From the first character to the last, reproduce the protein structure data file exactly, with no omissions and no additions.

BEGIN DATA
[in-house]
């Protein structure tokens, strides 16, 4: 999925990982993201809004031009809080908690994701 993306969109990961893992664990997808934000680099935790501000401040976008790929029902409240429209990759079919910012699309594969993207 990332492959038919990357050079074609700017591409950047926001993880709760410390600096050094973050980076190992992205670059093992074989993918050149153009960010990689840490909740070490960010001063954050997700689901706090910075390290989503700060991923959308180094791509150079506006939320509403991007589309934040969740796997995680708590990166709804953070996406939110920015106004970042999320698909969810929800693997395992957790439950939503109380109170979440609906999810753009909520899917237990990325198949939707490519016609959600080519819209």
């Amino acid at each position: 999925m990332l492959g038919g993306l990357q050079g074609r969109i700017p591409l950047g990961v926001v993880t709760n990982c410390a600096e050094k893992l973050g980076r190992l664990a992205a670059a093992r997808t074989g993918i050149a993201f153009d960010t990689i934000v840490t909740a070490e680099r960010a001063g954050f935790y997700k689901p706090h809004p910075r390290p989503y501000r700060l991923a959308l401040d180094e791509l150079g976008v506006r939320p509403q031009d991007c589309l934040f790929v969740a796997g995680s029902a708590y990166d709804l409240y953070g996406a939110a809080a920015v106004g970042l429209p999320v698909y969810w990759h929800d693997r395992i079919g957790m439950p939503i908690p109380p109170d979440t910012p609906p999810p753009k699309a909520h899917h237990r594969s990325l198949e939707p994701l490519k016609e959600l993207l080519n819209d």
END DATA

[in-house]
């Protein structure tokens, strides 16, 4: 999925990982993201809004031009809080908690994701 993306969109990961893992664990997808934000680099935790501000401040976008790929029902409240429209990759079919910012699309594969993207 990332492959038919990357050079074609700017591409950047926001993880709760410390600096050094973050980076190992992205670059093992074989993918050149153009960010990689840490909740070490960010001063954050997700689901706090910075390290989503700060991923959308180094791509150079506006939320509403991007589309934040969740796997995680708590990166709804953070996406939110920015106004970042999320698909969810929800693997395992957790439950939503109380109170979440609906999810753009909520899917237990990325198949939707490519016609959600080519819209």
């Amino acid at each position: 999925m990332l492959g038919g993306l990357q050079g074609r969109i700017p591409l950047g990961v926001v993880t709760n990982c410390a600096e050094k893992l973050g980076r190992l664990a992205a670059a093992r997808t074989g993918i050149a993201f153009d960010t990689i934000v840490t909740a070490e680099r960010a001063g954050f935790y997700k689901p706090h809004p910075r390290p989503y501000r700060l991923a959308l401040d180094e791509l150079g976008v506006r939320p509403q031009d991007c589309l934040f790929v969740a796997g995680s029902a708590y990166d709804l409240y953070g996406a939110a809080a920015v106004g970042l429209p999320v698909y969810w990759h929800d693997r395992i079919g957790m439950p939503i908690p109380p109170d979440t910012p609906p999810p753009k699309a909520h899917h237990r594969s990325l198949e939707p994701l490519k016609e959600l993207l080519n819209d």